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* Euro zone bonds rebound after c. bankers' dovish comments
* Bund also benefit from month-end buying
* Euro zone yields fall but tipped to stay off year's lows
By Ana Nicolaci da Costa
LONDON, June 28 (Reuters) - German Bunds rose for a fourth consecutive session on Friday after central bankers sought to calm concerns about reduced monetary stimulus, but were still on course for a second straight month of losses.
Trade continued to be driven by expectations over when the U.S. Federal Reserve may begin curbing monetary stimulus and against that backdrop, traders said, investors would look to data on business activity in the U.S. Midwest for the latest insight into the health of the world's largest economy.
Investors dumped euro zone bonds across the credit spectrum in recent weeks on worries about future monetary support, reinforced last week by Fed Chairman Ben Bernanke, who said he expected a slowing in the pace of bond buying later this year.
Investors snapped some paper back up after the European Central Bank said an exit from its exceptional monetary policy measures remained distant and after two Federal Reserve policymakers said markets had misinterpreted the U.S. central bank's intentions.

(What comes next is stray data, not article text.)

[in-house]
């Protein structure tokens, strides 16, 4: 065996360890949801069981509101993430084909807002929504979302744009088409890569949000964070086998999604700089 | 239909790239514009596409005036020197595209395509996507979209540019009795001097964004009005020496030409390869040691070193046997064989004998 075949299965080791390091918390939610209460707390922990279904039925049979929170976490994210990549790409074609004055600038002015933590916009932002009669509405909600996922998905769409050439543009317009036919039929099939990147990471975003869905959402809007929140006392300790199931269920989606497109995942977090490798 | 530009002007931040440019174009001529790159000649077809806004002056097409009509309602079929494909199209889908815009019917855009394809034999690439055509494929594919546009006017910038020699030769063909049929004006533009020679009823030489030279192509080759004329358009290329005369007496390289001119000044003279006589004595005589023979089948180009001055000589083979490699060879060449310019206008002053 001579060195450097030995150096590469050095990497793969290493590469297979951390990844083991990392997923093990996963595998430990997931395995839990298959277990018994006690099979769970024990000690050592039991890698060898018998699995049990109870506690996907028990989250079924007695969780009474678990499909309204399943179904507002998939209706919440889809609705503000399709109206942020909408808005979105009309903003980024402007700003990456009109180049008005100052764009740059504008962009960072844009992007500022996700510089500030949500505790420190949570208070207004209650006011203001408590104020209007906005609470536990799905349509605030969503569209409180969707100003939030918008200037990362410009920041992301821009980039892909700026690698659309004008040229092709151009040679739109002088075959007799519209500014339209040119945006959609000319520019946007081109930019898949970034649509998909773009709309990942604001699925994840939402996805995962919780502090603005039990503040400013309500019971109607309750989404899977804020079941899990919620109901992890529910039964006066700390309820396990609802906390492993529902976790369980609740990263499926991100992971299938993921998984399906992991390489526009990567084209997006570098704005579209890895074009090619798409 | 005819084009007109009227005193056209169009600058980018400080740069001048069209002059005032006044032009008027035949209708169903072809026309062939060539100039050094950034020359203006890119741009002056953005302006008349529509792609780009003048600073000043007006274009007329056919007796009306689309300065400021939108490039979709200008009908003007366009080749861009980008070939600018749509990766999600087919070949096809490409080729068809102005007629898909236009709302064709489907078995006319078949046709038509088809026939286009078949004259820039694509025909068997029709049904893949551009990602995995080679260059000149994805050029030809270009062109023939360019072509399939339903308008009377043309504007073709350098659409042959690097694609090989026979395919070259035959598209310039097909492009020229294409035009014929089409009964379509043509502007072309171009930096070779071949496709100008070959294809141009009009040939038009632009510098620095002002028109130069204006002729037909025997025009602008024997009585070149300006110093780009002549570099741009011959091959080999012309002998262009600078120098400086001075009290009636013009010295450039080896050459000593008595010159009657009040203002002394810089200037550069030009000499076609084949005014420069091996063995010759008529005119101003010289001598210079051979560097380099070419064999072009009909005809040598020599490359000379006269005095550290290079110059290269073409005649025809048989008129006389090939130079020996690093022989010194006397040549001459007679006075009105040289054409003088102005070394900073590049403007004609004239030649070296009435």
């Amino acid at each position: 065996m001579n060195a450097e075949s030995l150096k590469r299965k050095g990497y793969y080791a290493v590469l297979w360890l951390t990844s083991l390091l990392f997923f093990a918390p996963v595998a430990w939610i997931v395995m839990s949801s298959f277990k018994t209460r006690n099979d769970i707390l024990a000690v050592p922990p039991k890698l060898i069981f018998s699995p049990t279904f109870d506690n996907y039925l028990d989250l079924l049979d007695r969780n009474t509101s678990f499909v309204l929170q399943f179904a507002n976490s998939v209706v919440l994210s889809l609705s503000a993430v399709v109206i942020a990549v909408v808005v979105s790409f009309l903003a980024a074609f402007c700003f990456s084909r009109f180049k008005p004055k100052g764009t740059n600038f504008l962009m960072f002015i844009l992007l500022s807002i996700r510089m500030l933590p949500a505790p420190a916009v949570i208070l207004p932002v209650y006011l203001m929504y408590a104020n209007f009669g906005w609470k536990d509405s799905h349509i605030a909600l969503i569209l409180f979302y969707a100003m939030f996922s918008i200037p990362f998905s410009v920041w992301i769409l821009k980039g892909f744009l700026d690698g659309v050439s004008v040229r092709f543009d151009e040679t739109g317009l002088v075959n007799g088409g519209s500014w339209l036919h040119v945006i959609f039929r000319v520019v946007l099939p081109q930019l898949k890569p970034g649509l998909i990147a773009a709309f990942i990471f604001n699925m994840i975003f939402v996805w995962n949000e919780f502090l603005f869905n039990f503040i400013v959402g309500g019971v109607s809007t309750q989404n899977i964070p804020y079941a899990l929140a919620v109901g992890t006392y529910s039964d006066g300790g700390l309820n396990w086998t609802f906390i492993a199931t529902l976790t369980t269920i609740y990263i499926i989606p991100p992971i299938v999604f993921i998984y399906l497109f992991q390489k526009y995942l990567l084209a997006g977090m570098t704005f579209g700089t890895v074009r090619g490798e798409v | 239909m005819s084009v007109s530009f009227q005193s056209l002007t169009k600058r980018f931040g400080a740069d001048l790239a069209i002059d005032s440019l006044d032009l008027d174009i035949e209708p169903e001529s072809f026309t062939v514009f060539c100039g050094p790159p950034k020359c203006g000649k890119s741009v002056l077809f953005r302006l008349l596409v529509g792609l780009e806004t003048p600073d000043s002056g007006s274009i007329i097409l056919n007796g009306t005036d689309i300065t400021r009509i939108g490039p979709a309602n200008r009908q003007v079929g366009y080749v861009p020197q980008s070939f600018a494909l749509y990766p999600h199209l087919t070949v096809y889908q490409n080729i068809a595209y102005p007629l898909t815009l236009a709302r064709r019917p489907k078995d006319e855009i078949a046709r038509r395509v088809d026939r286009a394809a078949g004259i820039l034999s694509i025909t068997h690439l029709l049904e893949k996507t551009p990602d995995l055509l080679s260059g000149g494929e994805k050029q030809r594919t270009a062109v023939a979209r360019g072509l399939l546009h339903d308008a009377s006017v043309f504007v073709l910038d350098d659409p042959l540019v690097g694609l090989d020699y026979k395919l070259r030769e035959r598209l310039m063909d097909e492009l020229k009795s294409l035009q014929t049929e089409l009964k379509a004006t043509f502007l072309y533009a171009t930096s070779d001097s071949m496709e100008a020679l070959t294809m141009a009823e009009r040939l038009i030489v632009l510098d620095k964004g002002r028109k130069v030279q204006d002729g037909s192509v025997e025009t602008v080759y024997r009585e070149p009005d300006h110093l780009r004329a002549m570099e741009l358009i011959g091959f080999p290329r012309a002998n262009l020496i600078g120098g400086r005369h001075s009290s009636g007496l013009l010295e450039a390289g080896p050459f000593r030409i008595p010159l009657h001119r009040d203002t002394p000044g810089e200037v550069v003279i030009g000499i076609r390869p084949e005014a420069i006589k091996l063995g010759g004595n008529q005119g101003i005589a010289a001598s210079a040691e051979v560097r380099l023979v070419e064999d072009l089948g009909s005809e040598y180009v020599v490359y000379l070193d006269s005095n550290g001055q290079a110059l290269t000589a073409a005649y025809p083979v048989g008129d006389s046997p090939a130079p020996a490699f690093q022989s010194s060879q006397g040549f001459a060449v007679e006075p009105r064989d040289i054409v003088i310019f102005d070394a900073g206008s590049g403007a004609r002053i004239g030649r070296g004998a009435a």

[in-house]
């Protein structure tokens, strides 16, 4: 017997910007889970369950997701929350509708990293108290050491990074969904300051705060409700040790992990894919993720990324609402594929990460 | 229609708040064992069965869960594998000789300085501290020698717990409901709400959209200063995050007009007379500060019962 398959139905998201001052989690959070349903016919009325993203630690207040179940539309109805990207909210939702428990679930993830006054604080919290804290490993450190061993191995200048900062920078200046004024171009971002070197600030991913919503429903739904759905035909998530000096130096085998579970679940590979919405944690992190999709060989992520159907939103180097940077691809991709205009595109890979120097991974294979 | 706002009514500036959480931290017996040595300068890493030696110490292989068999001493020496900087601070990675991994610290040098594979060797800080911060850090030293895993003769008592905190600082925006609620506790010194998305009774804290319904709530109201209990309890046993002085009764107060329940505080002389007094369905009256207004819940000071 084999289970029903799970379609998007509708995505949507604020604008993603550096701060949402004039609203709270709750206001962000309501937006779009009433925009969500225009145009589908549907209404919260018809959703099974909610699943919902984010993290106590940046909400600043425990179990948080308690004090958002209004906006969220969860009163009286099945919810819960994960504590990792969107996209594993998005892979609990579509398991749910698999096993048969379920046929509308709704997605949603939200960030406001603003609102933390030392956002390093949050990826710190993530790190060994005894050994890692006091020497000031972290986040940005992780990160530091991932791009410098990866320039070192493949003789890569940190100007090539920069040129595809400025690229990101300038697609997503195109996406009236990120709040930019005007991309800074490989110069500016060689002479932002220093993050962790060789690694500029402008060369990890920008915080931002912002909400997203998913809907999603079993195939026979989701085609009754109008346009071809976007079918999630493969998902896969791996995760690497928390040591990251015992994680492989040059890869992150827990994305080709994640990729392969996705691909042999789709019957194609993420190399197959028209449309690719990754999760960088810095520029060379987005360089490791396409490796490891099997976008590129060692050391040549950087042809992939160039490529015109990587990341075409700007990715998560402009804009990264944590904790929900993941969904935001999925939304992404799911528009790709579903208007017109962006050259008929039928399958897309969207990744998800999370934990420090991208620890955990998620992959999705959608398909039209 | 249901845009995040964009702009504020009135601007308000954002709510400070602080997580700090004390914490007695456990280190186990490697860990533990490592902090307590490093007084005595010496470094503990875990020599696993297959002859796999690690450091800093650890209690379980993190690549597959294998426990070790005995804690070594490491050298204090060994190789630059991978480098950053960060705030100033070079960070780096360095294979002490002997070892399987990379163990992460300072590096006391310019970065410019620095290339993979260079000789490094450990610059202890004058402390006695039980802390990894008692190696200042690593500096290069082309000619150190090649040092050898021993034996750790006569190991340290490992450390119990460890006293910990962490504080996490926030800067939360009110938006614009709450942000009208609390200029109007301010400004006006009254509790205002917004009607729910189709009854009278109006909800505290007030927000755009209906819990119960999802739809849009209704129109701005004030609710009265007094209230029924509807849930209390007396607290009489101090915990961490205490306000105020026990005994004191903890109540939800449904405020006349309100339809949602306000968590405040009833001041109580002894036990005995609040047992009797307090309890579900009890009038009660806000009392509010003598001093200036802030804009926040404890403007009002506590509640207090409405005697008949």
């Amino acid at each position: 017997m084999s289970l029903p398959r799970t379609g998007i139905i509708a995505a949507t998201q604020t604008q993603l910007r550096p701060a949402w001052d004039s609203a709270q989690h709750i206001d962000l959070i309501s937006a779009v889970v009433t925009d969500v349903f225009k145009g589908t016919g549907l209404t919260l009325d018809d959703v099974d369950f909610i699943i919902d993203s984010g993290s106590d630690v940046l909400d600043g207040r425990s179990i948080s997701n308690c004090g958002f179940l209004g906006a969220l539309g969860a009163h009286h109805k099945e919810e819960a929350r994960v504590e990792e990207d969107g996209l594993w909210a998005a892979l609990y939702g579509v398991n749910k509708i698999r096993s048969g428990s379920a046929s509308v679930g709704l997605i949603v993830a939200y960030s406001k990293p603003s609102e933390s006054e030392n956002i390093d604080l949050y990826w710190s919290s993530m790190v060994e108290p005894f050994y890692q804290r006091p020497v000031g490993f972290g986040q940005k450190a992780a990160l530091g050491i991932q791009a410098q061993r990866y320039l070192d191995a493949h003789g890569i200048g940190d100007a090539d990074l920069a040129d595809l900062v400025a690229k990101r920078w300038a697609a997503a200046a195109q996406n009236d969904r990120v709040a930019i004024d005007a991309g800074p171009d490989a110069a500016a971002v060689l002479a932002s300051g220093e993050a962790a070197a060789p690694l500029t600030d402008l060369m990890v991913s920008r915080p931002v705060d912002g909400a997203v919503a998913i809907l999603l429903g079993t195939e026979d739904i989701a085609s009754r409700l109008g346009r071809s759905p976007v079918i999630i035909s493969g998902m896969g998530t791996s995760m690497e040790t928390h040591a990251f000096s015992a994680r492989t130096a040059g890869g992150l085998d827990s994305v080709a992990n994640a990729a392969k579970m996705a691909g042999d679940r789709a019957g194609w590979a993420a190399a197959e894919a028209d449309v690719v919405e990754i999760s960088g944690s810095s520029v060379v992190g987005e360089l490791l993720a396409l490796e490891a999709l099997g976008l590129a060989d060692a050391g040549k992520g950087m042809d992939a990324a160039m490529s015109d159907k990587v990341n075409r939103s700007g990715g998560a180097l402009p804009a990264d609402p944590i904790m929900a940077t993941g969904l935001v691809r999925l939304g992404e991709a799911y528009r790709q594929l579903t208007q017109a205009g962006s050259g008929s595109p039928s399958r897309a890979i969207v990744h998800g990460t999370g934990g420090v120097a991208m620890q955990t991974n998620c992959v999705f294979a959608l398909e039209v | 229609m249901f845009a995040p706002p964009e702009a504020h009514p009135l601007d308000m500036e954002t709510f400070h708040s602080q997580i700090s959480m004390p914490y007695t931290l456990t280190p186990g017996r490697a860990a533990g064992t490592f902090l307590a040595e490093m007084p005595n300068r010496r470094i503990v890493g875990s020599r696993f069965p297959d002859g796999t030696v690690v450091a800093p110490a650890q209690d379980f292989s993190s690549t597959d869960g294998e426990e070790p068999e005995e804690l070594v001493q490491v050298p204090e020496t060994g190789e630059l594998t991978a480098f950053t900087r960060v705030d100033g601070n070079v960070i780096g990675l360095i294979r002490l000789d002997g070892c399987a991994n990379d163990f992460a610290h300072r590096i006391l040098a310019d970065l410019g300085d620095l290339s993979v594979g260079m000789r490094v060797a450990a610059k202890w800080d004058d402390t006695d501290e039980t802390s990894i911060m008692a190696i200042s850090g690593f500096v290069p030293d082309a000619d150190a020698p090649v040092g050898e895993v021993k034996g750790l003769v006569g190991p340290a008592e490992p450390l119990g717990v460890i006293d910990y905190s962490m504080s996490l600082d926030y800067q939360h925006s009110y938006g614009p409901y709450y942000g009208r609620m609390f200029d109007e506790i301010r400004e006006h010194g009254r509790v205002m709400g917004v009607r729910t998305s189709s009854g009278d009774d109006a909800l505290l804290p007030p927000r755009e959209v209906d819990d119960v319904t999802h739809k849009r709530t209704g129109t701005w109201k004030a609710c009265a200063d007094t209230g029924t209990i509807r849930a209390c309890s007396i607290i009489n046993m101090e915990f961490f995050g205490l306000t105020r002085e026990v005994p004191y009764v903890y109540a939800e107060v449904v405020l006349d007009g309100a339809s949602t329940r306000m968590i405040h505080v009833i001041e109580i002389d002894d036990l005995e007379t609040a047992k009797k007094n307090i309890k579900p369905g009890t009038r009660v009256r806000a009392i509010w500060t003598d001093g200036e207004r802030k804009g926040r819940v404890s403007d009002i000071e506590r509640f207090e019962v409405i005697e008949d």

Euro zone bonds are now stabilising and analysts said they did not expect yields to fall back to this year's lows.
"You've had a pretty significant rally from the lows over the last two three days. I think it's reasonable to assume some sort of pause," one trader said.
"The market is going to oscillate between the fundamental backdrop of deleveraging and the fact that the central banks are probably not going to be as hawkish in their actions as some people seem to have feared."
German Bunds rose 19 ticks to 141.65, also benefiting from month-end buying, according to traders.
This pushed 10-year German yields 1.5 basis points lower to 1.71 percent, while the borrowing costs for Belgium and the Netherlands also fell.
Ten-year Italian government bond yields fell 4.8 bps to 4.54 percent. Spanish bonds underperformed and 10-year yields were flat at 4.76 percent, having fallen at the open.
Analysts expected peripheral euro zone yields to have only limited room to ease further now that the idea of tapering was in the market and that volatility was expected to persist.
"The potential for a rally in the peripheral space is now more limited," said Patrick Jacq, European rate strategist at BNP Paribas.
"Liquidity and credit risk assessment has changed since the Fed spoke about tapering off... In the risk-reward environment, it will require higher yield than in the past because volatility is higher."